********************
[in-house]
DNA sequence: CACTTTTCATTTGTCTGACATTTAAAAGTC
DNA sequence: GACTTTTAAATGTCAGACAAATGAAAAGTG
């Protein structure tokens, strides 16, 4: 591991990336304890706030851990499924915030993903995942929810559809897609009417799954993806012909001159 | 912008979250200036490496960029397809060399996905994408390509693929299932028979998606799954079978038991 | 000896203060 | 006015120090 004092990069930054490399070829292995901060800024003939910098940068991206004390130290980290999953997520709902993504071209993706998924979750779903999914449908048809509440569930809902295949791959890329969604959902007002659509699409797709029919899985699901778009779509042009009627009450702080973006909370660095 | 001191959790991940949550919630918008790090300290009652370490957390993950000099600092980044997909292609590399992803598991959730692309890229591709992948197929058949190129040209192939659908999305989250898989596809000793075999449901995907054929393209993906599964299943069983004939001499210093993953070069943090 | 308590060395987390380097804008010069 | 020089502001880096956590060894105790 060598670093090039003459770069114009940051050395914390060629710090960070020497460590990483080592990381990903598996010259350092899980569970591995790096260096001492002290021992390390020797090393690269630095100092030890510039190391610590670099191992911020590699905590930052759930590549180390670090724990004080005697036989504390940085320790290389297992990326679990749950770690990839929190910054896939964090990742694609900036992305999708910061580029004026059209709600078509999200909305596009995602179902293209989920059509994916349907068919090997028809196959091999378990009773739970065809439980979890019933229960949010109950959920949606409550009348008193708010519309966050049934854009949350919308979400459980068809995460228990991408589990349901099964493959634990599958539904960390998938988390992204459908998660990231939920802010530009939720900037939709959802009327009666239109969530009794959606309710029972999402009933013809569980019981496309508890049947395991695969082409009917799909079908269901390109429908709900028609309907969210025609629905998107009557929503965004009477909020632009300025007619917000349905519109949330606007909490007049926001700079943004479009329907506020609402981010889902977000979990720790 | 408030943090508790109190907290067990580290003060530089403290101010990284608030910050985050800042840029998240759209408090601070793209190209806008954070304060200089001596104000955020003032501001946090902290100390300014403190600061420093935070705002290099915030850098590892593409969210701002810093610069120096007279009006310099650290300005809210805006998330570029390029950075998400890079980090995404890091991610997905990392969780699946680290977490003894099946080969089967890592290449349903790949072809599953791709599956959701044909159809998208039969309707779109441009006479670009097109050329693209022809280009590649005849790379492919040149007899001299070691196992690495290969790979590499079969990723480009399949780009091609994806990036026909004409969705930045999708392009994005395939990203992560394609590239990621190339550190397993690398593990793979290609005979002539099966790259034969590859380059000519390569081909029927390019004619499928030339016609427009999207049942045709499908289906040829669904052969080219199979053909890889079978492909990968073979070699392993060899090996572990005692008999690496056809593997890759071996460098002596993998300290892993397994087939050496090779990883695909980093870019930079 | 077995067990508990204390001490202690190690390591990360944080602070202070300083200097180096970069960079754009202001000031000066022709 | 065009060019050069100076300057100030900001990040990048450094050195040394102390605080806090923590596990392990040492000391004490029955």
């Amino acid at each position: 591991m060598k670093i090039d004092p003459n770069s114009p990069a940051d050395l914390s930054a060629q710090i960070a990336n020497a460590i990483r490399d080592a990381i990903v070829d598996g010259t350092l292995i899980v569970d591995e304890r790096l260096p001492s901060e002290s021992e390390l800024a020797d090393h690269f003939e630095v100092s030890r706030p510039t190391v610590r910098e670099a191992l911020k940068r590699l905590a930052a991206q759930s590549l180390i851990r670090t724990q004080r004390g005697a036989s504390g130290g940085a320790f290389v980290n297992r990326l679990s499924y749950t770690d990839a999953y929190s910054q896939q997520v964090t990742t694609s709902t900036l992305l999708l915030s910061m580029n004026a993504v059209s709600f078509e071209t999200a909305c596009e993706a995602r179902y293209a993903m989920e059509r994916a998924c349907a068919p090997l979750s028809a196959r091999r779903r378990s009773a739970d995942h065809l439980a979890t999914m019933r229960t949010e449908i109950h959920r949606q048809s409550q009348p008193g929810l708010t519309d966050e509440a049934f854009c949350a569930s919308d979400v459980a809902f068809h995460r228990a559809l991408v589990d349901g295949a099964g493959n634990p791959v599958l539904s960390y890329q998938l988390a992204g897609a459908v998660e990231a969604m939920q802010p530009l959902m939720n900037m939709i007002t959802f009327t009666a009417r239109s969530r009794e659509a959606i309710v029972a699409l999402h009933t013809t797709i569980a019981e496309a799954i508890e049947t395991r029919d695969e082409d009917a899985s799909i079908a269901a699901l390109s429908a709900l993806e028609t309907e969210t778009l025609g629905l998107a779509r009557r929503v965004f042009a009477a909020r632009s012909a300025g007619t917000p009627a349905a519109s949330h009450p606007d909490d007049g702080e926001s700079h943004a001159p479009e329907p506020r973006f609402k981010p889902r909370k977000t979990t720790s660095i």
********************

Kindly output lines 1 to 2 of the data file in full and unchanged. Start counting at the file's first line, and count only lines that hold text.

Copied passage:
[in-house]
DNA sequence: CACTTTTCATTTGTCTGACATTTAAAAGTC